A Watercolour Demonstration

Postbridge Clapper Bridge Dartmoor

Showing the stages involved and techniques used in painting a watercolour. Notice how the same colours are used repeatedly throughout the picture in different areas allowing a harmonious feeling to the painting. Photos used as reference for the painting.

The image is lightly pencilled onto stretched 140lb Saunders Waterford Rough watercolour paper. The sky is underpainted with a wash of Naples Yellow and when dry, Cobalt Blue used as a loose suggestion of sky colour. While the sky is drying, the river is underpainted with washes of Naples Yellow, Coeruleum Blue and Cobalt Blue, letting the colours merge on the paper.

A backdrop of trees is suggested using a Raw Sienna and Coeruleum Blue mix on the left hand side and a Lemon Yellow and Cobalt Blue mix to the right of the picture. Small accents of Cobalt Blue and Light Red are dropped into the wet washes. The same colour mixes, only stronger are used for the middle distance tree to the left of the bridge.

The area around the bridge and through the arches is painted with washes of Raw Sienna, Lemon Yellow and Cobalt Blue and Cobalt Blue And Light Red. All applied wet onto dry paper and allowed to mix on the paper. This area is strengthened in places when dry with more Cobalt Blue and Light Red mix.

The background bridge is suggested by underpainting with two colour mixes again applied as loose washes and allowed to merge on the paper. Raw Sienna with a touch of Light Red and Coeruleum Blue and Light Red. Again the colours a left to dry before strengthening the stonework in places,with the same colours, using the 'lost and found' technique, which adds texture.

The flowering gorse bush to the left of the clapper bridge is painted with a mixture of Lemon and Indian Yellow. When dry, the foliage is suggested using Lemon Yellow and Cobalt Blue together with Cobalt Blue and Light Red for the darker areas. These colours are echoed on the river bank.

Keeping with the foliage theme, I thought it best to now paint the foreground masses of foliage. Mixes are made up ready to paint the bank using wet into wet techniques. Again letting the paint run and mix on the paper. In separate wells of the palette are mixed; Raw Sienna, Lemon Yellow, Indian Yellow, Indian Yellow and Coeruleum Blue and Phthalo Blue and Burnt Sienna for a dark yet intense green. These colours are applied loosely with a large brush, letting them mix together and leaving small flecks of unpainted paper to add sparkle, at the same time resisting the urge to fiddle and let colours 'play'. When dry, stronger details are added with darker colours, knowing that more can be added later if required. This passage of the painting is there to create a ' lead' into the painting, so suggested detail is all that is needed.

The river rocks and boulders are painted next. Mixtures of Cobalt Blue and Light Red, Lemon Yellow and Cobalt Blue and Raw Sienna and Cobalt Blue are pre mixed in the palette. Wet the tops of the boulders with clean water and let the colours run in. This gives a rounded shape to the rocks and again flecks of white paper are left to add sparkle. Darker, shadow sides are added when dry with the Phthalo Blue and Burnt Sienna mix.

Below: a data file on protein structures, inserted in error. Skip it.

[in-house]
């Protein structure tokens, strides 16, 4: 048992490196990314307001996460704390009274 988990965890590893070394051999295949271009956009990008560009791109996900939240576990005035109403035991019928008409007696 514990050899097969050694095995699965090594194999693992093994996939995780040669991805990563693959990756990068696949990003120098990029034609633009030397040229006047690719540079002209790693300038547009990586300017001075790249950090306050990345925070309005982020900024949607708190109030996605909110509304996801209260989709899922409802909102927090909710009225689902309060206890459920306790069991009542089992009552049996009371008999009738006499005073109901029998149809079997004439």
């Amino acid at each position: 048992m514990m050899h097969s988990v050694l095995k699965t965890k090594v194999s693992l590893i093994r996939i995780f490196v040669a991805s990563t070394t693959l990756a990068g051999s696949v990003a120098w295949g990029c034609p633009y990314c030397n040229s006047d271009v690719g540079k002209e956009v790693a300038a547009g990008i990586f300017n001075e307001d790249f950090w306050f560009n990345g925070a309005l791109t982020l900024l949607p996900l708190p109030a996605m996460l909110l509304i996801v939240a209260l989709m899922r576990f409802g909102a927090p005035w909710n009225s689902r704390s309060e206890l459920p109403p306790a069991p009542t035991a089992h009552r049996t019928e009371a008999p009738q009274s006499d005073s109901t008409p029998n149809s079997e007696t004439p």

Now the clapper bridge itself is painted. ' Granite ' colours are mixed in the palette using Raw Sienna and Coeruleum Blue, Coeruleum Blue and Light Red and Phthalo Blue and Burnt Sienna. The colours are applied quickly, allowing them to run together and yet again, resisting the temptation to fiddle. When these colours have dried, the darker tones are added using deeper shades of the Phthalo Blue and Burnt Sienna mix. Although this is a dark green colour mix, it does repeat the colours used in other parts of the painting. Notice also the use of counterchange on the clapper bridge. The tops of the slabs are kept lighter than the background colours, whereas the underneath parts are dark in contrast. This helps to make the bridge stand out and is after all the focal point of the picture.

To unify the whole painting and to add further interest to the picture, the water and reflections are now painted. A fairly loose painting style needs to be employed here, creating a more fluid feel. Rather than attempting the whole water area in one go, which could be too daunting, the river can be broken down into more manageable sections. The reflected far bank is painted first, wetting the paper and dropping in the same colours as used in the bank section. Because the colours are dropped into a wetted area, the colours are softer and detail is lost. Using the same technique, the clapper bridge reflection is painted next. The paper is wetted and the ' granite ' colours' added, using horizontal brush strokes and allowing ripples to flow out from the reflections and giving the effect of moving water. When dry, darker tonal areas are suggested, remembering again to understate any detail. The foreground rock reflections are added, again using broken reflections to suggest moving water.

The painting is left on one side now overnight. With a fresh pair of eyes, a little more detail is added to the foreground bank, but other than that the painting is finished. Orchid White window mounts are cut and a pale green washed frame used to finish the painting.

In all only 9 colours were used in the entire painting. As previously stated, a limited palette of colours helps to unify the picture.

Colours used were Daler Rowney tube colours: Naples Yellow, Raw Sienna, Lemon Yellow, Indian Yellow, Coeruleum Blue, Cobalt Blue, Phthalo Blue, Burnt Sienna and LIght Red. I am always critical of my own work. Can it be improved upon? Which parts work best and what looks laboured? More importantly, what shall I paint next?

Postbridge Clapper Bridge
Image size 20" x 13"
Framed size 27" x 20"
May 2010